A: Not from the start, but as I got close to the end of Written Off, I realized that this time, the theme had to do with what happens to children who had a bad start. This is loosely related to an overall theme that an interviewer pointed out to me in my last book: mothers and daughters. This makes perfect sense because, due to her religious beliefs, I have no relationship with own mother, and have to not seen her since 2000 when she surprised me by attending my daughter’s funeral. That’s the other half of the equation. My daughter was the victim in a murder-suicide. I had not realized that these experiences had seeped through into my mystery series.

Q: Where does craft end and art begin?

A: Dashiell Hammett once said that he could edit a book down to one line if given the opportunity. Editing is the part of writing that I love the best. For me, that’s when I get to fill out the story and the characters, expand on dialogue and ruthlessly prune away the stuff people don’t read (to paraphrase another famous mystery writer, Elmore Leonard). I edit in two ways: the first thing is to go over what I wrote in my last session, editing until I’m satisfied before moving forward. I do that over and over and over throughout the book. When it’s finished, I send it off to the publisher for a first read, with the caveat that while the editor is reading it, I will continue tweaking, tweaking, and tweaking some more. After I get the editorial comments and comments from a couple of beta readers, I edit the whole thing again. Then my publisher reads it again and hopefully, will be happy with it. I would keep editing until it went to press if she would let me. And, btw, before I send it to the publisher, I first work with an independent editor at my own expense, to make sure that substantively, it makes sense.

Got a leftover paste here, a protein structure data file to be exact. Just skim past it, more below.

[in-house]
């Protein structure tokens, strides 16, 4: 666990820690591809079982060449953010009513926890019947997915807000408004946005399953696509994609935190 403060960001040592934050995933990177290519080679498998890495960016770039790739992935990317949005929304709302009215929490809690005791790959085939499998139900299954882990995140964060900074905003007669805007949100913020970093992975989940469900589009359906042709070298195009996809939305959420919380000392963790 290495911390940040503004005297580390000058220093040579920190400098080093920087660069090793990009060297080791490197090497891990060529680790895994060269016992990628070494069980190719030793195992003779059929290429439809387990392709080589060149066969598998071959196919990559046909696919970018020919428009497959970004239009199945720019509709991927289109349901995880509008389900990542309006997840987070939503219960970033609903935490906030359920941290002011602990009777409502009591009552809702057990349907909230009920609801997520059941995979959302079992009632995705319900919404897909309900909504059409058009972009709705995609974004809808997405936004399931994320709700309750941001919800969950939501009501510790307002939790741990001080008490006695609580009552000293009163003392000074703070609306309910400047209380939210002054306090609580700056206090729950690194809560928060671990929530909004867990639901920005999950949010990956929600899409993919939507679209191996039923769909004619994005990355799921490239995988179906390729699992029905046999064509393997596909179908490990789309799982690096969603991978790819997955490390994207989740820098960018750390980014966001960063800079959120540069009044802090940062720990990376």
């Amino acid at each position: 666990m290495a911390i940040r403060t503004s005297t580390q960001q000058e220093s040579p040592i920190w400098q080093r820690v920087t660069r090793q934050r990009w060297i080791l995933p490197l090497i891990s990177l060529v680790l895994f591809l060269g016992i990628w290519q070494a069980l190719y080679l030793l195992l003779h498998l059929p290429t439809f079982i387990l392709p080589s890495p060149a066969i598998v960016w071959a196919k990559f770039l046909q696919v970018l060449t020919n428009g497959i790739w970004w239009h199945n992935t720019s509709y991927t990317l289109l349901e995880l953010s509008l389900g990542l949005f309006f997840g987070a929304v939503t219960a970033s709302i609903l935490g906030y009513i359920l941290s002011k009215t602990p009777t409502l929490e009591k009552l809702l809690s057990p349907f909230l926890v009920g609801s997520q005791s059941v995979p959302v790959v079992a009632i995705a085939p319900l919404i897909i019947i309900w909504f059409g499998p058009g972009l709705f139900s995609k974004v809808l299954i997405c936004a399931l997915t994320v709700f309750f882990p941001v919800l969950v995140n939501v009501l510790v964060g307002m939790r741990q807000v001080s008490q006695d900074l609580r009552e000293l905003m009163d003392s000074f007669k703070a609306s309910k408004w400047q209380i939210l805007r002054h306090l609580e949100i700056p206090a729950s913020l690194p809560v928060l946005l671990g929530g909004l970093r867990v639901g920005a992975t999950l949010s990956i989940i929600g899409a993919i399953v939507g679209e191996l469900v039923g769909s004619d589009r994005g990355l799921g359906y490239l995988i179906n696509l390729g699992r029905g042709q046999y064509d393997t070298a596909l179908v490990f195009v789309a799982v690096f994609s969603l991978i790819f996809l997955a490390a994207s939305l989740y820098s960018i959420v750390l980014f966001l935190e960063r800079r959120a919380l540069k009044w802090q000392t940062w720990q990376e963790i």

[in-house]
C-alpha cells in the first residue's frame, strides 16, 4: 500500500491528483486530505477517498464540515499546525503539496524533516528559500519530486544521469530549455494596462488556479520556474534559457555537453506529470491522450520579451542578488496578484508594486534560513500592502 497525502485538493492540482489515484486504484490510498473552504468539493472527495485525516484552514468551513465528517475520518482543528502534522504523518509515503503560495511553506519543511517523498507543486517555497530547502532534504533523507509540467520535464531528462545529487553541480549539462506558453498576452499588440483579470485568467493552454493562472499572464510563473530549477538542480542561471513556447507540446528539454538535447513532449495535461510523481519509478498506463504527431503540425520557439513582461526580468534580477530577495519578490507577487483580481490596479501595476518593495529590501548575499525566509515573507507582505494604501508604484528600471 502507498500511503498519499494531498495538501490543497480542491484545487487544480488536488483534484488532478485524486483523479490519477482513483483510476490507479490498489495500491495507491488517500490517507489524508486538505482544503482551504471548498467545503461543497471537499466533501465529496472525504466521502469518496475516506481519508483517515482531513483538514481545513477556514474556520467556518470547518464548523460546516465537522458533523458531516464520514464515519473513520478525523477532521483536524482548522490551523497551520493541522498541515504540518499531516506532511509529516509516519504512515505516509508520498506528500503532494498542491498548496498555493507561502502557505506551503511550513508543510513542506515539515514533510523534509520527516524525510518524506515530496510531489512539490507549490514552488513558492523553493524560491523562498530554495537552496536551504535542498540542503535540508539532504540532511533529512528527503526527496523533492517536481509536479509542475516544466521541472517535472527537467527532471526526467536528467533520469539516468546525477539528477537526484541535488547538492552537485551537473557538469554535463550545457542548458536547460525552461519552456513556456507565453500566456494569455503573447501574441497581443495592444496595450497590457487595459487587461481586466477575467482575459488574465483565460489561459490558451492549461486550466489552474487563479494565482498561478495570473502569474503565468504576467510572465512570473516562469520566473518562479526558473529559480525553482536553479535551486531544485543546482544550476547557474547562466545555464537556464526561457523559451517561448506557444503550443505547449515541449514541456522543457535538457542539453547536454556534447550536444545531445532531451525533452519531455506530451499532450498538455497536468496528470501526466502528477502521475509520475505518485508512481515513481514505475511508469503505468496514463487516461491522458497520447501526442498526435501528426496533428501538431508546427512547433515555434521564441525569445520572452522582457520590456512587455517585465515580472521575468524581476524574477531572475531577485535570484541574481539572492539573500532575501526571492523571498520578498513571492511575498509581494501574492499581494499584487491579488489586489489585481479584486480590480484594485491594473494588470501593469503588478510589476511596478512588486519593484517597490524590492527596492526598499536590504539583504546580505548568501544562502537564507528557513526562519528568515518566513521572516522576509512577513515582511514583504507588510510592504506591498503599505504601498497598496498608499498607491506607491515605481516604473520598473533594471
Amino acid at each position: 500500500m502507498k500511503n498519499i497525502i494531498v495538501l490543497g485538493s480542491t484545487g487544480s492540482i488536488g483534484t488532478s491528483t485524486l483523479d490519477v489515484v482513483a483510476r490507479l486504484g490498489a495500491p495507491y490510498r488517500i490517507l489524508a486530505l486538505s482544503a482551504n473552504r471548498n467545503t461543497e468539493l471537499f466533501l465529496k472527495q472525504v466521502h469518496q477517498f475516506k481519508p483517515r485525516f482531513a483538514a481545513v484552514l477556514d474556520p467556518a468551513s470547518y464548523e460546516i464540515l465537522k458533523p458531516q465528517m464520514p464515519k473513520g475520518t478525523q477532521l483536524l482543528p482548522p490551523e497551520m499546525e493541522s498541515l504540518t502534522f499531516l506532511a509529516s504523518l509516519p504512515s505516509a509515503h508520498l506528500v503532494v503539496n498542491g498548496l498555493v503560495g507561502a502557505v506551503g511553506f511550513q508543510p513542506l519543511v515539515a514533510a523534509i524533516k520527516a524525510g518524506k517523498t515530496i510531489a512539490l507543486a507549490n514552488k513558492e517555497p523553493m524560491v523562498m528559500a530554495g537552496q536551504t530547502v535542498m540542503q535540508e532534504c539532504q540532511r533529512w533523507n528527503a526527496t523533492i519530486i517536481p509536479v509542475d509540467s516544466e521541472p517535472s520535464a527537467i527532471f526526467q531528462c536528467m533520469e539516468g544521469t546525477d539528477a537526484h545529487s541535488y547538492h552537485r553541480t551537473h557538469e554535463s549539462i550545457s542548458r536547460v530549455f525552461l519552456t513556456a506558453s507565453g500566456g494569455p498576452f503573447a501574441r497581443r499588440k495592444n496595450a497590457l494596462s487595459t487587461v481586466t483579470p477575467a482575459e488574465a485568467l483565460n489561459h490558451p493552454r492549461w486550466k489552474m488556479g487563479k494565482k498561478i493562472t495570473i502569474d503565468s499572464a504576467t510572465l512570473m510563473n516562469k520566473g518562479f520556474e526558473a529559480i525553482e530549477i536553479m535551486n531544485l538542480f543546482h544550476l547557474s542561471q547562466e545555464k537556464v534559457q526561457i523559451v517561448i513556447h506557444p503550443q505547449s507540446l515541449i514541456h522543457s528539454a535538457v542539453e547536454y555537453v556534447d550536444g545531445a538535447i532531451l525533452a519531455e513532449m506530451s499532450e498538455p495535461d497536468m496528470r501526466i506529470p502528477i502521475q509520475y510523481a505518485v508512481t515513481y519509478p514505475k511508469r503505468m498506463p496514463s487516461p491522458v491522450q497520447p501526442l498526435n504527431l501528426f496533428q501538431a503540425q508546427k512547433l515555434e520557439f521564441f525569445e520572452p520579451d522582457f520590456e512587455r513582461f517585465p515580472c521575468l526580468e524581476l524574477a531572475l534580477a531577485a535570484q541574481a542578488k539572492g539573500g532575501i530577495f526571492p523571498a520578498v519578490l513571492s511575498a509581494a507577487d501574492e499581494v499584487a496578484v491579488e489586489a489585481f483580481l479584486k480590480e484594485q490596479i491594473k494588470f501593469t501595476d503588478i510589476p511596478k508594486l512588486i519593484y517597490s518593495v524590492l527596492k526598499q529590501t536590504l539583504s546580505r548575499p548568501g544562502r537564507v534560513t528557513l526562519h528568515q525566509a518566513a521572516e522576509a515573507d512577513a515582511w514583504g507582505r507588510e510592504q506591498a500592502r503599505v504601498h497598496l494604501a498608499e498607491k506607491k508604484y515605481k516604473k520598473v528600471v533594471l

Q: What three things, in your opinion, make a successful novelist?